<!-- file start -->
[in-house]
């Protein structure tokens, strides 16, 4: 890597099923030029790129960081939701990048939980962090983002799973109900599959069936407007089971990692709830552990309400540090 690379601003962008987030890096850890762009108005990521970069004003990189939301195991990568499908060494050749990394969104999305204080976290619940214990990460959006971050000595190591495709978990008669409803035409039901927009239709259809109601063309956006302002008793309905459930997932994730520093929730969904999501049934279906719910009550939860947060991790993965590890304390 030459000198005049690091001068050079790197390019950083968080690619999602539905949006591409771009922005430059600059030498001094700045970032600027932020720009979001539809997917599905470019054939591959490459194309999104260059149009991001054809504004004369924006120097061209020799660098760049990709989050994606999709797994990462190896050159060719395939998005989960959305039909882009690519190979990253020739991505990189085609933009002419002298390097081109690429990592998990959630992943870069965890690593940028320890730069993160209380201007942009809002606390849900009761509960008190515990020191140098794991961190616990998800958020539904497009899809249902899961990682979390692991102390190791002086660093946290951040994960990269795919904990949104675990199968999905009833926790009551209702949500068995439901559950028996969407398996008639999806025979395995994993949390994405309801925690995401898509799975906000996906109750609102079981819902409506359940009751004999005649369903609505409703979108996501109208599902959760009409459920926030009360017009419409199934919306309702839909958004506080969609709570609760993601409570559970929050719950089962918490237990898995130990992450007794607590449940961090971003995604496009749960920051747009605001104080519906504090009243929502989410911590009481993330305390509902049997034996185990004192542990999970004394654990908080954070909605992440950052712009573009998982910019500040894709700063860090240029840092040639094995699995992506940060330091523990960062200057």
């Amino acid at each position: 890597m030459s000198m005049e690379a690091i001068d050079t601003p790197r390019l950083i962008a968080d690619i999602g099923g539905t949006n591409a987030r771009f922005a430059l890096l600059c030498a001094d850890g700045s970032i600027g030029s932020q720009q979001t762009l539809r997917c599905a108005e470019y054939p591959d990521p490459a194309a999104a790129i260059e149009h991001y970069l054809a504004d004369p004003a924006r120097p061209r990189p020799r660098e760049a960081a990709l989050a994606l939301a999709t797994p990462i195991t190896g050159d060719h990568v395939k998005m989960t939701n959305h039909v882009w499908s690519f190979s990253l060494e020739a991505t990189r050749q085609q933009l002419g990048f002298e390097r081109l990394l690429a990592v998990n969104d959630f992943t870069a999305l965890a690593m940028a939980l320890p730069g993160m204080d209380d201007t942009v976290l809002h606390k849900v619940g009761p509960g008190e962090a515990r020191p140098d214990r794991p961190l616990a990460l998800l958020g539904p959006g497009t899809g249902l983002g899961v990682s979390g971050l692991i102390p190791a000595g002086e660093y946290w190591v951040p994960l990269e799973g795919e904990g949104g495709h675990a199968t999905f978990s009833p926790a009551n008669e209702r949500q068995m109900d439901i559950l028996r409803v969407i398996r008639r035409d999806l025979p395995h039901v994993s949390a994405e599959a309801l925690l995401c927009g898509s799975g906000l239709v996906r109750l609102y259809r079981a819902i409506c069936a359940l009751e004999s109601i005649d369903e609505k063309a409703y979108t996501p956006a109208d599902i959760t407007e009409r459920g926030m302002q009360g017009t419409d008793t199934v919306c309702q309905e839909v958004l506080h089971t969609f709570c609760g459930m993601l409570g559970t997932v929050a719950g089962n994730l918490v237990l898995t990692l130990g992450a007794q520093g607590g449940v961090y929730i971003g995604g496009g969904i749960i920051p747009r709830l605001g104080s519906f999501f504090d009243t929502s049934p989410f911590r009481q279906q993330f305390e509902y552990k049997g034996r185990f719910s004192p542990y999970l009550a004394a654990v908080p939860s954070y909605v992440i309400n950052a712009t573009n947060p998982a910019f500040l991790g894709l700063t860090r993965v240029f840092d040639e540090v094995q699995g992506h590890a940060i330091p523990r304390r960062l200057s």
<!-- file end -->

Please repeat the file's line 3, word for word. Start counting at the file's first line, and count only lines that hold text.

């Amino acid at each position: 890597m030459s000198m005049e690379a690091i001068d050079t601003p790197r390019l950083i962008a968080d690619i999602g099923g539905t949006n591409a987030r771009f922005a430059l890096l600059c030498a001094d850890g700045s970032i600027g030029s932020q720009q979001t762009l539809r997917c599905a108005e470019y054939p591959d990521p490459a194309a999104a790129i260059e149009h991001y970069l054809a504004d004369p004003a924006r120097p061209r990189p020799r660098e760049a960081a990709l989050a994606l939301a999709t797994p990462i195991t190896g050159d060719h990568v395939k998005m989960t939701n959305h039909v882009w499908s690519f190979s990253l060494e020739a991505t990189r050749q085609q933009l002419g990048f002298e390097r081109l990394l690429a990592v998990n969104d959630f992943t870069a999305l965890a690593m940028a939980l320890p730069g993160m204080d209380d201007t942009v976290l809002h606390k849900v619940g009761p509960g008190e962090a515990r020191p140098d214990r794991p961190l616990a990460l998800l958020g539904p959006g497009t899809g249902l983002g899961v990682s979390g971050l692991i102390p190791a000595g002086e660093y946290w190591v951040p994960l990269e799973g795919e904990g949104g495709h675990a199968t999905f978990s009833p926790a009551n008669e209702r949500q068995m109900d439901i559950l028996r409803v969407i398996r008639r035409d999806l025979p395995h039901v994993s949390a994405e599959a309801l925690l995401c927009g898509s799975g906000l239709v996906r109750l609102y259809r079981a819902i409506c069936a359940l009751e004999s109601i005649d369903e609505k063309a409703y979108t996501p956006a109208d599902i959760t407007e009409r459920g926030m302002q009360g017009t419409d008793t199934v919306c309702q309905e839909v958004l506080h089971t969609f709570c609760g459930m993601l409570g559970t997932v929050a719950g089962n994730l918490v237990l898995t990692l130990g992450a007794q520093g607590g449940v961090y929730i971003g995604g496009g969904i749960i920051p747009r709830l605001g104080s519906f999501f504090d009243t929502s049934p989410f911590r009481q279906q993330f305390e509902y552990k049997g034996r185990f719910s004192p542990y999970l009550a004394a654990v908080p939860s954070y909605v992440i309400n950052a712009t573009n947060p998982a910019f500040l991790g894709l700063t860090r993965v240029f840092d040639e540090v094995q699995g992506h590890a940060i330091p523990r304390r960062l200057s």